25. S. Xie, P. Wang, X. Sang, and C. Li, “Augmented reality three-dimensional display with light field fusion,” Opt. Express 24(11), 11483–11494 (2016).
    [Crossref] [PubMed]
  26. H. Hua and B. Javidi, “A 3D integral imaging optical see-through head-mounted display,” Opt. Express 22(11), 13484–13491 (2014).
    [Crossref] [PubMed]
  27. T. Zhan, Y. H. Lee, and S. T. Wu, “High-resolution additive light field near-eye display by switchable Pancharatnam-Berry phase lenses,” Opt. Express 26(4), 4863–4872 (2018).
    [Crossref] [PubMed]
  28. E. Moon, M. Kim, J. Roh, H. Kim, and J. Hahn, “Holographic head-mounted display with RGB light emitting diode light source,” Opt. Express 22(6), 6526–6534 (2014).
    [Crossref] [PubMed]
  29. G. Li, D. Lee, Y. Jeong, J. Cho, and B. Lee, “Holographic display for see-through augmented reality using mirror-lens holographic optical element,” Opt. Lett. 41(11), 2486–2489 (2016).
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  30. Z. Chen, X. Sang, Q. Lin, J. Li, X. Yu, X. Gao, B. Yan, K. Wang, C. Yu, and S. Xie, “A see-through holographic head-mounted display with the large viewing angle,” Opt. Commun. 384, 125–129 (2017).
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  32. Q. Gao, J. Liu, J. Han, and X. Li, “Monocular 3D see-through head-mounted display via complex amplitude modulation,” Opt. Express 24(15), 17372–17383 (2016).
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  33. W. C. Sweatt, “Describing holographic optical elements as lenses,” J. Opt. Soc. Am. 67(6), 803–808 (1977).
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  34. V. Bavigadda, R. Jallapuram, E. Mihaylova, and V. Toal, “Electronic speckle-pattern interferometer using holographic optical elements for vibration measurements,” Opt. Lett. 35(19), 3273–3275 (2010).
    [Crossref] [PubMed]
  35. M. Kumar and C. Shakher, “Measurement of temperature and temperature distribution in gaseous flames by digital speckle pattern shearing interferometry using holographic optical element,” Opt. Lasers Eng. 73(7), 33–39 (2015).
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  36. H. J. Yeom, H. J. Kim, S. B. Kim, H. Zhang, B. Li, Y. M. Ji, S. H. Kim, and J. H. Park, “3D holographic head mounted display using holographic optical elements with astigmatism aberration compensation,” Opt. Express 23(25), 32025–32034 (2015).
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  37. T. Scharf, Bragg Diffraction (Wiley-Blackwell, 2006).
  38. J. W. Goodman, Introduction to Fourier Optics (Roberts & Company Publishers, 2005).
  39. C. Wang, Y. Su, J. Wang, C. Zhang, Z. Zhang, and J. Li, “Method for holographic femtosecond laser parallel processing using digital blazed grating and the divergent spherical wave,” Opt. Eng. 54(1), 016109 (2015).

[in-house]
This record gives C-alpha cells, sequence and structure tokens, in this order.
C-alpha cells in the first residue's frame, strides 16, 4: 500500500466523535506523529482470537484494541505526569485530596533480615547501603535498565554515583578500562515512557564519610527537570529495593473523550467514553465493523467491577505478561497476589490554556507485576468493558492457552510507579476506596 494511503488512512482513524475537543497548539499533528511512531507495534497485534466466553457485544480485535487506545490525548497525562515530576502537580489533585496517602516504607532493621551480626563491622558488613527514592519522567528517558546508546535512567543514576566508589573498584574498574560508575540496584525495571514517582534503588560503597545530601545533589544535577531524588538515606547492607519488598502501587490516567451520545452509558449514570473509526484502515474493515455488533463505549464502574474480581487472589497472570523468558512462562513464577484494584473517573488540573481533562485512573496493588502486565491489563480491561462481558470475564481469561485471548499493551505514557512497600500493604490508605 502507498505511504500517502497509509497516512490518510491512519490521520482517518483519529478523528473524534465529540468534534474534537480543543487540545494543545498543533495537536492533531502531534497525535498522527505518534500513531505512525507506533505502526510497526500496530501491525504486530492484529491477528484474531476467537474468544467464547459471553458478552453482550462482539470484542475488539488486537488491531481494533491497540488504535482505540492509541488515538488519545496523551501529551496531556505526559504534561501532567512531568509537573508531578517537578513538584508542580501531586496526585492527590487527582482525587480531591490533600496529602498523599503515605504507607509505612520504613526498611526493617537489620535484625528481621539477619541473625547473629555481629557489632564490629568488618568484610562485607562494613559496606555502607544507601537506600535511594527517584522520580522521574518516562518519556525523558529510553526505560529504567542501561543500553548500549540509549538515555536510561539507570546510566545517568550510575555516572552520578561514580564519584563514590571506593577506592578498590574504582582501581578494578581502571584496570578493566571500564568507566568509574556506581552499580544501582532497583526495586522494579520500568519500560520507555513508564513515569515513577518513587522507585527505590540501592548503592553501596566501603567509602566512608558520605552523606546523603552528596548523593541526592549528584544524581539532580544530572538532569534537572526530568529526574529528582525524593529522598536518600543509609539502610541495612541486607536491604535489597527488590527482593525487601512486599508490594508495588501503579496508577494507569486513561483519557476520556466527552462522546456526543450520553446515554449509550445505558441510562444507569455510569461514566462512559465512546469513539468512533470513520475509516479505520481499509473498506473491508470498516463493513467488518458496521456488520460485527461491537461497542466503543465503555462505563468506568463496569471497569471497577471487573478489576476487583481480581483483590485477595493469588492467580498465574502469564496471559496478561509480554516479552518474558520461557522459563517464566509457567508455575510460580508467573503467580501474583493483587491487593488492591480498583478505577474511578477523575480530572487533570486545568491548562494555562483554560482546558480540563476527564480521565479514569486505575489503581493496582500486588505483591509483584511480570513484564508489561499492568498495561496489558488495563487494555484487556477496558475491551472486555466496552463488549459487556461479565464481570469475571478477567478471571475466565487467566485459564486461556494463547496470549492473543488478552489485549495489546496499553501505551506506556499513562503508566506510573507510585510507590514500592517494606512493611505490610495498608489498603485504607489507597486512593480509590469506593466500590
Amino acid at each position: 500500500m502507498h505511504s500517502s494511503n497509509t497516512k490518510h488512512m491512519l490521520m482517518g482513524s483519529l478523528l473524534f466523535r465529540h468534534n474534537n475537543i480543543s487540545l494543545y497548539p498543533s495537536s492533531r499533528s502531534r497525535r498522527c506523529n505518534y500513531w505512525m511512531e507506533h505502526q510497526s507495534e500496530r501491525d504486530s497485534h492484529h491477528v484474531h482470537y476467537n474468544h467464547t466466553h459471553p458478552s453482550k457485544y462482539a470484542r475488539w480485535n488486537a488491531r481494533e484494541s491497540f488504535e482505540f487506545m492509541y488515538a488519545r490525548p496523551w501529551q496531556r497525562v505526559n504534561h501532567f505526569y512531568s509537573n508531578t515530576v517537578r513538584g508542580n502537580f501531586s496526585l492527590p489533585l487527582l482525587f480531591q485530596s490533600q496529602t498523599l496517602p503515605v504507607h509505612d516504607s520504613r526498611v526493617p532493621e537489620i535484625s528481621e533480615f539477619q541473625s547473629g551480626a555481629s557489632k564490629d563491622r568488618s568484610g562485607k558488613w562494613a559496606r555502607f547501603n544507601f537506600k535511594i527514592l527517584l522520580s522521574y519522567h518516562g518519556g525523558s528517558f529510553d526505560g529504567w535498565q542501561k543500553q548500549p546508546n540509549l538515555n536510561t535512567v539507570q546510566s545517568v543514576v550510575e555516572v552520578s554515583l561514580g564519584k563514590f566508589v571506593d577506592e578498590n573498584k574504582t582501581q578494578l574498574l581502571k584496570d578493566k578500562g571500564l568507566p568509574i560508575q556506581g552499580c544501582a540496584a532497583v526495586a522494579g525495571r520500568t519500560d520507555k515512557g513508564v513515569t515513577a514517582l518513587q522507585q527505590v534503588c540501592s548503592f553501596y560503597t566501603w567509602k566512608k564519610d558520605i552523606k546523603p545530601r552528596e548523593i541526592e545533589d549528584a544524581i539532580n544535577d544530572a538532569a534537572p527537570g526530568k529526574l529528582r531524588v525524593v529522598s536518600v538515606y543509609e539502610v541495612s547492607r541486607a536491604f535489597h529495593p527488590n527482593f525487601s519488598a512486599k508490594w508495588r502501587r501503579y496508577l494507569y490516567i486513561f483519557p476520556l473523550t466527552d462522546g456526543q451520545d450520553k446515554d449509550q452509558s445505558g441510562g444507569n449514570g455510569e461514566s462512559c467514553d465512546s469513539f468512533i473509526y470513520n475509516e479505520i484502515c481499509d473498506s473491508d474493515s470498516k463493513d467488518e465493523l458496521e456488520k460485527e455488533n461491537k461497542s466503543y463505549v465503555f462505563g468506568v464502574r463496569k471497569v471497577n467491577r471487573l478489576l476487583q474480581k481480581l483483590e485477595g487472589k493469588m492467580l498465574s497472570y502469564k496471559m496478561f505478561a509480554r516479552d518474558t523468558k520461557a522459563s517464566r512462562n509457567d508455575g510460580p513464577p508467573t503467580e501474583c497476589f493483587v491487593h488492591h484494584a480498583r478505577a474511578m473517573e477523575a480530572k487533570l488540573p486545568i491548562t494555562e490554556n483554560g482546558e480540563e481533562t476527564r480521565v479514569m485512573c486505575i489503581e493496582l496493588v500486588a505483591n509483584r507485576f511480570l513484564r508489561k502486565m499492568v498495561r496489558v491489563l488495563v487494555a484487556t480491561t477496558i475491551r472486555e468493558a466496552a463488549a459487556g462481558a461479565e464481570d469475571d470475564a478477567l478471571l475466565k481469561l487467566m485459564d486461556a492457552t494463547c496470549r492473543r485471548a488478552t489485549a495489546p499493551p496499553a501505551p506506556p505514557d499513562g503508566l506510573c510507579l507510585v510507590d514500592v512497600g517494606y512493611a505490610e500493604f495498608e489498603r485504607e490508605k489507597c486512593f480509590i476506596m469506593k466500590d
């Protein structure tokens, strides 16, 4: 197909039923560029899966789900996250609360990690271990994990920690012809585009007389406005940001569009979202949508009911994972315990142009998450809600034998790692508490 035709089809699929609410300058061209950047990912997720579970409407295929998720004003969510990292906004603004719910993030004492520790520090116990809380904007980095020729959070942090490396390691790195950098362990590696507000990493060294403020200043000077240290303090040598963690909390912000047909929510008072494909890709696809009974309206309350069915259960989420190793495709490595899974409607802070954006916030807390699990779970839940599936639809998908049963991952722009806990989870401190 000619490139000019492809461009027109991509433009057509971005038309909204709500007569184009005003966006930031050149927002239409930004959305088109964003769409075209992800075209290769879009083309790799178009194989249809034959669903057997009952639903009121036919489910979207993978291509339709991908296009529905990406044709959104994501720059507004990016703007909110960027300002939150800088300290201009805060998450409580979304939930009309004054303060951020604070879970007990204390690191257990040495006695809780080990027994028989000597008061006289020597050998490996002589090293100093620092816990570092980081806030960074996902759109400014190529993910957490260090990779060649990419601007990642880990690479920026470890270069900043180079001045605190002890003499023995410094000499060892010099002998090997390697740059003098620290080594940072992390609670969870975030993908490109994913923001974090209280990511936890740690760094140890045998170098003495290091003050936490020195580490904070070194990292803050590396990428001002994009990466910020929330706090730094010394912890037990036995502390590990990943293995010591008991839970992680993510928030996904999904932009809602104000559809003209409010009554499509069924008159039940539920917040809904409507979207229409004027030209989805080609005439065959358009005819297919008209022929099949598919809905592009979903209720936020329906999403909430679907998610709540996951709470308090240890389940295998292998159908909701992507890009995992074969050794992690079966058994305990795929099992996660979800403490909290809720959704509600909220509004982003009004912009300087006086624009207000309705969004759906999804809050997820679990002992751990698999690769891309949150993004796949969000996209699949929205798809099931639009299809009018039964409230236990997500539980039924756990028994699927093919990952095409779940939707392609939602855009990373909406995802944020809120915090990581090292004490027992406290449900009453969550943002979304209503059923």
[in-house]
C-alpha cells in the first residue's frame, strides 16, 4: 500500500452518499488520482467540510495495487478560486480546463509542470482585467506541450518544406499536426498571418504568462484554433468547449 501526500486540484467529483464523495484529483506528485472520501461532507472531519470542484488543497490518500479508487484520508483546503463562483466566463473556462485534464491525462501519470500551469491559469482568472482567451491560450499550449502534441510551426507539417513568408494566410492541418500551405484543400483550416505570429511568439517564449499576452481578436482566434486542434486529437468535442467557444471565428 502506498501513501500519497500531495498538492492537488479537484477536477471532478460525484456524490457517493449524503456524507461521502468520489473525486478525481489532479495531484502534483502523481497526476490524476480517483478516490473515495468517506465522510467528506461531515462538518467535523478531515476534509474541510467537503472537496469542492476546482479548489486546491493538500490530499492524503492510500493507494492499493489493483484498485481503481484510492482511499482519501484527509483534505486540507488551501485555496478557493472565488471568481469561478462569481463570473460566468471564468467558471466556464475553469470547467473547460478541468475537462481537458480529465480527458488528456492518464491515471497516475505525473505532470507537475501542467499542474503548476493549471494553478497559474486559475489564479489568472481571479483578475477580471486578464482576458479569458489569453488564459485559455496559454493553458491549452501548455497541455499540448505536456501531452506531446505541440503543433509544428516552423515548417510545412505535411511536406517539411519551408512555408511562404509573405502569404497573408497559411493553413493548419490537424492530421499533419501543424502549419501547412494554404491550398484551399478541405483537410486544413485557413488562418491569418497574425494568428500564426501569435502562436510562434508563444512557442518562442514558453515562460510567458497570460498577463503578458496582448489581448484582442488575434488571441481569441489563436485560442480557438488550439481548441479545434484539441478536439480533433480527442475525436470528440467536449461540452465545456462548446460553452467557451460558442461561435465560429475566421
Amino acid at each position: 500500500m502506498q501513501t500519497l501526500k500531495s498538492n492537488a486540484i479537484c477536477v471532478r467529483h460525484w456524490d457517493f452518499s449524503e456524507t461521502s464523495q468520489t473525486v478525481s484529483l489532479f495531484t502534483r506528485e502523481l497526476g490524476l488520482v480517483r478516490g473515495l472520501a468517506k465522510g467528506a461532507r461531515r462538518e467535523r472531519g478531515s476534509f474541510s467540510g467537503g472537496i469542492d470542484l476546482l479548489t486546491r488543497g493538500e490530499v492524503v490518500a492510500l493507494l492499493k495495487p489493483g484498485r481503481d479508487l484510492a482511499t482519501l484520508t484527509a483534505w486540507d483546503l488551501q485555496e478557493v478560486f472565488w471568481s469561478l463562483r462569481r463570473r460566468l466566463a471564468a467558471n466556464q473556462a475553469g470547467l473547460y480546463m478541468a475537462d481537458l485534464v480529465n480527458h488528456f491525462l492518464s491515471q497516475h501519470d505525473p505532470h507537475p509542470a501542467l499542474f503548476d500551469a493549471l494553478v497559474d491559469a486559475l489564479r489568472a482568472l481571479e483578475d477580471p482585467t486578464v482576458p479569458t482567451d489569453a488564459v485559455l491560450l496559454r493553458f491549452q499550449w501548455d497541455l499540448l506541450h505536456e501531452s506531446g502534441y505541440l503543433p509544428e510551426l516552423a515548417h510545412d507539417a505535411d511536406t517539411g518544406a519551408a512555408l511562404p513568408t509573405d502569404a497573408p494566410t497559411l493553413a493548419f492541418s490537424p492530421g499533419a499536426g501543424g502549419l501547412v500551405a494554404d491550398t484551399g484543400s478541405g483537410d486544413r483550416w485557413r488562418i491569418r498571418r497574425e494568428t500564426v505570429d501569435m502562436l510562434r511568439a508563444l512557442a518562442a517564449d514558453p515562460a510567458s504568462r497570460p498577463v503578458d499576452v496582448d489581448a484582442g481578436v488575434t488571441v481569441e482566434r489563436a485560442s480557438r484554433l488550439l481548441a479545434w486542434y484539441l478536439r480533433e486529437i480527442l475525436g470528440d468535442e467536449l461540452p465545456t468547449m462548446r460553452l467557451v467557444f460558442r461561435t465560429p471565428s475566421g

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  40. P. Zhou, Y. Li, C. P. Chen, X. Li, W. Hu, N. Rong, Y. Yuan, S. Liu, and Y. Su, “30.4: Multi‐Plane Holographic Display with a Uniform 3D Gerchberg‐Saxton Algorithm,” SID Symp. Dig. Tech. Papers 46 (1), 442–445 (2015).
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2018 (2)

2017 (1)

Z. Chen, X. Sang, Q. Lin, J. Li, X. Yu, X. Gao, B. Yan, K. Wang, C. Yu, and S. Xie, “A see-through holographic head-mounted display with the large viewing angle,” Opt. Commun. 384, 125–129 (2017).
[Crossref]

2016 (8)

Q. Gao, J. Liu, J. Han, and X. Li, “Monocular 3D see-through head-mounted display via complex amplitude modulation,” Opt. Express 24(15), 17372–17383 (2016).
[Crossref] [PubMed]

G. Li, D. Lee, Y. Jeong, J. Cho, and B. Lee, “Holographic display for see-through augmented reality using mirror-lens holographic optical element,” Opt. Lett. 41(11), 2486–2489 (2016).
[Crossref] [PubMed]

S. Xie, P. Wang, X. Sang, and C. Li, “Augmented reality three-dimensional display with light field fusion,” Opt. Express 24(11), 11483–11494 (2016).
[Crossref] [PubMed]

C. K. Lee, S. Moon, S. Lee, D. Yoo, J. Y. Hong, and B. Lee, “Compact three-dimensional head-mounted display system with Savart plate,” Opt. Express 24(17), 19531–19544 (2016).
[Crossref] [PubMed]

S. Lee, C. Jang, S. Moon, J. Cho, and B. Lee, “Additive light field displays: realization of augmented reality with holographic optical elements,” ACM Trans. Graph. 35(4), 60 (2016).
[Crossref]

H. Chen, Y. Weng, D. Xu, N. V. Tabiryan, and S. T. Wu, “Beam steering for virtual/augmented reality displays with a cycloidal diffractive waveplate,” Opt. Express 24(7), 7287–7298 (2016).